New mothers are often not ready to just pick up where they left off at work. Their employers need to know and respond to this.
By Elaine Davidson, WorkingMother.com
The weeks leading up to the end of maternity leave and the first weeks back at work are undoubtedly the most difficult for many working mothers. Organizations—and we working mothers ourselves—can underestimate the emotional and physical strain of leaving an infant to recommit to demanding careers. Many managers are ill-equipped to coach their employees through this transition, lacking both knowledge and resources. This is a missed opportunity for many organizations, and the result can lead to dire implications, both financially and emotionally, for everyone involved.
At a time when more than 40 percent of mothers are the sole or primary source of income for their household, with research predicting this number to grow even higher, there’s a dire need for companies to invest in today’s working moms. Here are tips and strategies organizations can use to support a new mom coming back to work:
1. Ease up. Allow and encourage new moms to ease their way back into work to minimize the emotional strain and build up their confidence. Provide flexible scheduling options—and encourage women to use them.
2. Be proactive about support. Create an environment where new mothers feel comfortable exploring their options and know where to go for support. Don’t assume that they’ll broach the subject without prompting, as many new working moms may feel uncomfortable expressing anxiety
3. Encourage mentorship. Cultivate a “pay it forward” culture where experienced working mothers can provide support. New moms are often confused and overwhelmed by the spectrum of emotions they are experiencing which can range from pure sorrow, guilt and anger to frustration about their still-changing bodies to fleeting moments of excitement about getting back to work. Moms who have been there can be excellent mentors.
4. Challenge the status quo. Be innovative and open-minded about new programs and ways in which to support working moms—even if no one else is doing it (coaching for working mothers, life transitions learning series for managers, gift cards for mom and baby bonding, yoga classes, etc.). Support structures can come in many forms and require effort, as they don’t always develop organically.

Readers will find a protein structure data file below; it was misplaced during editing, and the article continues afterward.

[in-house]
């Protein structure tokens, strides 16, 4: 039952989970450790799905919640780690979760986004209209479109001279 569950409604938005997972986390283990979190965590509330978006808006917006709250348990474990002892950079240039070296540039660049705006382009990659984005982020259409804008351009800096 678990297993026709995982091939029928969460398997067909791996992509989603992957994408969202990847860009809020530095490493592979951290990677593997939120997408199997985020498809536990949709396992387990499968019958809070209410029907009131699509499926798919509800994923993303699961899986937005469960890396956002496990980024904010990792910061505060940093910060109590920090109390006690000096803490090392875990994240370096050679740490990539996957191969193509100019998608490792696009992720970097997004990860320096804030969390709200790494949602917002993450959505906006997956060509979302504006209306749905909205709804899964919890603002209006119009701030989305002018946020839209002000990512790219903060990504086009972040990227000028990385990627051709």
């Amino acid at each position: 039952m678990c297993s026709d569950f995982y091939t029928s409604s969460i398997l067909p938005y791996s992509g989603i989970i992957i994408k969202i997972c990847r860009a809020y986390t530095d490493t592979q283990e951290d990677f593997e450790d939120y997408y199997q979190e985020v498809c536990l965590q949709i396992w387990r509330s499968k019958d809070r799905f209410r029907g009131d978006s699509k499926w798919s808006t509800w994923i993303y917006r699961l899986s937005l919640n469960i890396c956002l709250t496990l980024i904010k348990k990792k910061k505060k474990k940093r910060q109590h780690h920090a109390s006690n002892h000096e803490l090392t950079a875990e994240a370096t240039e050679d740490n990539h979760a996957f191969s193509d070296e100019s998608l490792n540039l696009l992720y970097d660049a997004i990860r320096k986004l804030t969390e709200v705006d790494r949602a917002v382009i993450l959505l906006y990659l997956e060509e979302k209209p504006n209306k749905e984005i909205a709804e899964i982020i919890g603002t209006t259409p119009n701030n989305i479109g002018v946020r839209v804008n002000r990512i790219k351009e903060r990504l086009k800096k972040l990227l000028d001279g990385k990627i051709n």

5. Invest in maternity leave re-entry coaching. Designed to support new mothers in returning to their high-performing status, this should begin just prior to returning to work. Not all women will want coaching, but many will need and appreciate it.
6. Tune in. Just because she looks happy on the outside, don’t assume that a new working mother is okay on the inside. Ask her how she’s feeling and go out of your way to listen.
It is often assumed that new mothers returning from maternity leave are ready to simply pick up where they left off. Bridging an old work life to a new work life isn’t always the immediate answer. Often, the right answer is working together to help new moms feel energized, creative and supported during this time of transition.
Reprinted from WorkingMother.com
Trailblazer and working mom of three Elaine Davidson is paving the way for organizations committed to high-potential working mothers. Leveraging 20 years in global corporate HR roles for some of the world’s most prominent consulting and financial services firms, she is the founder and CEO of Working Mother Mentorship, a global coaching and consulting firm that offers maternity leave reentry and working mother mentorship programs for today’s workforce.